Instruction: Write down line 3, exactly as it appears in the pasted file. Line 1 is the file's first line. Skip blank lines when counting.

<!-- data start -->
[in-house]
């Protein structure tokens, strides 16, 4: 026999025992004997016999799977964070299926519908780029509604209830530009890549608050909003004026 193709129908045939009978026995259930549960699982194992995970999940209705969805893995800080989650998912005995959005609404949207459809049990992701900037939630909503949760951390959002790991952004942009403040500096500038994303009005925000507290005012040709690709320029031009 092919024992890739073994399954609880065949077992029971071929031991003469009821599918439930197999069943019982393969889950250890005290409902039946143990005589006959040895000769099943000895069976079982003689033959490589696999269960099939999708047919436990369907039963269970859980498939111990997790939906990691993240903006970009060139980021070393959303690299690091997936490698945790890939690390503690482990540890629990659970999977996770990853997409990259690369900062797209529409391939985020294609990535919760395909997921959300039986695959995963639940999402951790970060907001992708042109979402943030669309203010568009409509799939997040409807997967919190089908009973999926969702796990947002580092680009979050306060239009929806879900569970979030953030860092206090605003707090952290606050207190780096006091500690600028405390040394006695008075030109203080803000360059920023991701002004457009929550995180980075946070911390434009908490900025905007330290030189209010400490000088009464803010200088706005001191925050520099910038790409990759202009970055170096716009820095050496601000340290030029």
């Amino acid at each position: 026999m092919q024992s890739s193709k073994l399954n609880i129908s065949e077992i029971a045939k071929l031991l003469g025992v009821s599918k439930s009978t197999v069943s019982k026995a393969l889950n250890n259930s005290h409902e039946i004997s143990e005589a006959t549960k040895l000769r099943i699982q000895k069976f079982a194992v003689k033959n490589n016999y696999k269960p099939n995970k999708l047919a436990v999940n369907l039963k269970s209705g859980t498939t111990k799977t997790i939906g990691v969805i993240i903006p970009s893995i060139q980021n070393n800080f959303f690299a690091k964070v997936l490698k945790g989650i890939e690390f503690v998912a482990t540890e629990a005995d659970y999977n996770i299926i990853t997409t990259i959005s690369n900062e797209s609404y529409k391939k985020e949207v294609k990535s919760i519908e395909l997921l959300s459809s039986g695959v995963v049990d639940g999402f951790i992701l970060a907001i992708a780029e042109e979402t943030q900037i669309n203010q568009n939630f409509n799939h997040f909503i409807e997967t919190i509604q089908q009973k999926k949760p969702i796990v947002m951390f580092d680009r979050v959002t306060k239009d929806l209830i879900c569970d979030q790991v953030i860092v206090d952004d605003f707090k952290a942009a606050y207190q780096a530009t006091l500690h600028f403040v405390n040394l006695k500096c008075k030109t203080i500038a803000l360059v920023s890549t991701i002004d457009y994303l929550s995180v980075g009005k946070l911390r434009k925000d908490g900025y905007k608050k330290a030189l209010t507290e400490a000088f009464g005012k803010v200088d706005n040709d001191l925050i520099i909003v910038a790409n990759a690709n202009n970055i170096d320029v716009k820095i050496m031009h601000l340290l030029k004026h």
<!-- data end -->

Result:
């Amino acid at each position: 026999m092919q024992s890739s193709k073994l399954n609880i129908s065949e077992i029971a045939k071929l031991l003469g025992v009821s599918k439930s009978t197999v069943s019982k026995a393969l889950n250890n259930s005290h409902e039946i004997s143990e005589a006959t549960k040895l000769r099943i699982q000895k069976f079982a194992v003689k033959n490589n016999y696999k269960p099939n995970k999708l047919a436990v999940n369907l039963k269970s209705g859980t498939t111990k799977t997790i939906g990691v969805i993240i903006p970009s893995i060139q980021n070393n800080f959303f690299a690091k964070v997936l490698k945790g989650i890939e690390f503690v998912a482990t540890e629990a005995d659970y999977n996770i299926i990853t997409t990259i959005s690369n900062e797209s609404y529409k391939k985020e949207v294609k990535s919760i519908e395909l997921l959300s459809s039986g695959v995963v049990d639940g999402f951790i992701l970060a907001i992708a780029e042109e979402t943030q900037i669309n203010q568009n939630f409509n799939h997040f909503i409807e997967t919190i509604q089908q009973k999926k949760p969702i796990v947002m951390f580092d680009r979050v959002t306060k239009d929806l209830i879900c569970d979030q790991v953030i860092v206090d952004d605003f707090k952290a942009a606050y207190q780096a530009t006091l500690h600028f403040v405390n040394l006695k500096c008075k030109t203080i500038a803000l360059v920023s890549t991701i002004d457009y994303l929550s995180v980075g009005k946070l911390r434009k925000d908490g900025y905007k608050k330290a030189l209010t507290e400490a000088f009464g005012k803010v200088d706005n040709d001191l925050i520099i909003v910038a790409n990759a690709n202009n970055i170096d320029v716009k820095i050496m031009h601000l340290l030029k004026h």